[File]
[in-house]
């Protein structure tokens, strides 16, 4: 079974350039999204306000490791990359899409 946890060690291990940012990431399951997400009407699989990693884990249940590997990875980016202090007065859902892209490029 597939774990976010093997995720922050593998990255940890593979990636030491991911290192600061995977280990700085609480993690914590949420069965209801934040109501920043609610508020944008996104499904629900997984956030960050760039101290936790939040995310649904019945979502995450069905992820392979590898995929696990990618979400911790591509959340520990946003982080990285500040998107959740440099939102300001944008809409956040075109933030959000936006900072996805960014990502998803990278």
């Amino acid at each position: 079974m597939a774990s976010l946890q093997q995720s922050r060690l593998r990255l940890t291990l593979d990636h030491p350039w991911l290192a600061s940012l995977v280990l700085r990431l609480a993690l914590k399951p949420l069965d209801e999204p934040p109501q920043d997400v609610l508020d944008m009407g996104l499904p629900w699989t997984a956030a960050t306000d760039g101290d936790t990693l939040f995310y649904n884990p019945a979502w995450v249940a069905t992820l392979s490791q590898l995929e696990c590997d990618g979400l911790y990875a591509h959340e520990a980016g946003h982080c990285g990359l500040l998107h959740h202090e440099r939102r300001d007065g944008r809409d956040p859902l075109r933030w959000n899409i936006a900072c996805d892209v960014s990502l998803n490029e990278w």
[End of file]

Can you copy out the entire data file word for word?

[in-house]
């Protein structure tokens, strides 16, 4: 079974350039999204306000490791990359899409 946890060690291990940012990431399951997400009407699989990693884990249940590997990875980016202090007065859902892209490029 597939774990976010093997995720922050593998990255940890593979990636030491991911290192600061995977280990700085609480993690914590949420069965209801934040109501920043609610508020944008996104499904629900997984956030960050760039101290936790939040995310649904019945979502995450069905992820392979590898995929696990990618979400911790591509959340520990946003982080990285500040998107959740440099939102300001944008809409956040075109933030959000936006900072996805960014990502998803990278």
């Amino acid at each position: 079974m597939a774990s976010l946890q093997q995720s922050r060690l593998r990255l940890t291990l593979d990636h030491p350039w991911l290192a600061s940012l995977v280990l700085r990431l609480a993690l914590k399951p949420l069965d209801e999204p934040p109501q920043d997400v609610l508020d944008m009407g996104l499904p629900w699989t997984a956030a960050t306000d760039g101290d936790t990693l939040f995310y649904n884990p019945a979502w995450v249940a069905t992820l392979s490791q590898l995929e696990c590997d990618g979400l911790y990875a591509h959340e520990a980016g946003h982080c990285g990359l500040l998107h959740h202090e440099r939102r300001d007065g944008r809409d956040p859902l075109r933030w959000n899409i936006a900072c996805d892209v960014s990502l998803n490029e990278w």